Colds and the Flu – Enterovirus D68
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Enterovirus D68 (EV-D68) is one of more than 100 non-polio enteroviruses. This virus was first identified in California in 1962.
What are the symptoms of EV-D68 infection?
EV-D68 can cause mild to severe respiratory illness.
- Mild symptoms may include runny nose, sneezing, cough, and body and muscle aches.
- Severe symptoms may include wheezing and difficulty breathing.
Anyone with respiratory illness should contact their healthcare provider if they are having difficulty breathing or if their symptoms are getting worse.
How does the virus spread?
Since EV-D68 causes respiratory illness, the virus can be found in an infected person’s respiratory secretions, such as saliva, nasal mucus, or sputum. EV-D68 likely spreads from person to person when an infected person coughs, sneezes, or touches a surface that is then touched by others.
What time of the year are people most likely to get infected?
In Canada, people are more likely to get infected with enteroviruses in the summer and fall.
How common is EV-D68 in Canada?
A mix of enteroviruses circulates every year, and different types of enteroviruses can be common in different years. During 2014, the number of people reported with confirmed EV-D68 infection was much greater than that reported in previous years. We can’t predict whether EV-D68 will be a common type of enterovirus detected in future seasons.
What happened with EV-D68 in 2014?
In 2014, Canada experienced a widespread outbreak of EV-D68 associated with respiratory illness. Between July 2014 and October 2014, 282 specimens from several provinces across Canada tested positive for EV-D68. In contrast, during a prior 15-year period (1999 to 2013), 82 specimens tested positive for EV-D68.
Who is at risk?
In general, infants, children, and teenagers are most likely to get infected with enteroviruses and become ill. That’s because they do not yet have immunity (protection) from previous exposures to these viruses. We believe this is also true for EV-D68. Adults can get infected with enteroviruses, but they are more likely to have no symptoms or mild symptoms.
Children with asthma may have a higher risk for severe respiratory illness caused by EV-D68 infection.
How is it diagnosed?
EV-D68 can only be diagnosed by doing specific lab tests on specimens from a person’s nose and throat, or blood.
Testing for EV-D68 should only be considered for an individual hospitalized with severe respiratory illness
What are the treatments?
There is no specific treatment for people with respiratory illness caused by EV-D68. Contact your child’s healthcare provider about the best way to control their symptoms.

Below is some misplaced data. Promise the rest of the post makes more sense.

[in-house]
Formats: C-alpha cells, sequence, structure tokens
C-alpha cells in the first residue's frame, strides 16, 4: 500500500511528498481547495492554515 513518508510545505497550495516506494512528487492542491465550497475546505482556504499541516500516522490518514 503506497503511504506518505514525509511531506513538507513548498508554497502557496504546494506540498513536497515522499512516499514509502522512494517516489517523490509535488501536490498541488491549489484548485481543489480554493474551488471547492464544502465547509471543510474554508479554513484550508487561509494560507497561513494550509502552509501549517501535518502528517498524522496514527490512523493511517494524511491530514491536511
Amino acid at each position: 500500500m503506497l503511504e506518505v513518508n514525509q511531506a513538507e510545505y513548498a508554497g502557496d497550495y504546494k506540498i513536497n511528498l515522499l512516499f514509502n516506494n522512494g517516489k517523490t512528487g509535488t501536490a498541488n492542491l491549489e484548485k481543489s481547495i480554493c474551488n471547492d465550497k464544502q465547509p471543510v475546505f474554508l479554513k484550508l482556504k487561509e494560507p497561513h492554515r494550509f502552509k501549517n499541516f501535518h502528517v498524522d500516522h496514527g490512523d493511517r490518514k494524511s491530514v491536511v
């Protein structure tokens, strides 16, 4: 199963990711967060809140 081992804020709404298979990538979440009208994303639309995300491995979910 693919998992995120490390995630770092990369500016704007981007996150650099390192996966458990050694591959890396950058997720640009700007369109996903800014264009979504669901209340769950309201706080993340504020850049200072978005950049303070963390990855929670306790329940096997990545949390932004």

Some people with severe respiratory illness may need to be hospitalized.
There are no antiviral medications currently available for people who become infected with EV-D68.
How can I protect myself?
You can help prevent yourself from getting and spreading EV-D68 and other respiratory illnesses by following these steps:
- Wash hands often with soap and water for 20 seconds. See Handwashing: Clean Hands Save Lives.
- Avoid touching eyes, nose and mouth with unwashed hands.
- Avoid close contact such as kissing, hugging, and sharing cups or eating utensils with people who are sick.
- Cover your coughs and sneezes with a tissue or shirt sleeve, not your hands.
- Clean and disinfect frequently touched surfaces, such as toys and doorknobs, especially if someone is sick.
- Stay home when you are sick.
There are no immunizations for preventing EV-D68 infections.
What should people with asthma and children suffering from reactive airway disease do?
Children with asthma are at risk for severe symptoms from EV-D68 and other respiratory illnesses.
- Discuss and update your asthma action plan with your primary care provider.
- Take your prescribed asthma medications as directed, especially long term control medication(s).
- Be sure to keep your reliever medication with you.
- Get a flu vaccine when available.
- If you develop new or worsening asthma symptoms, follow the steps of your asthma action plan. If your symptoms do not go away, call your healthcare provider right away.
- Parents should make sure the child’s caregiver and/or teacher is aware of their condition, and that they know how to help if the child experiences any symptoms related to asthma.
FOR MORE INFORMATION
Public Health Agency of Canada at: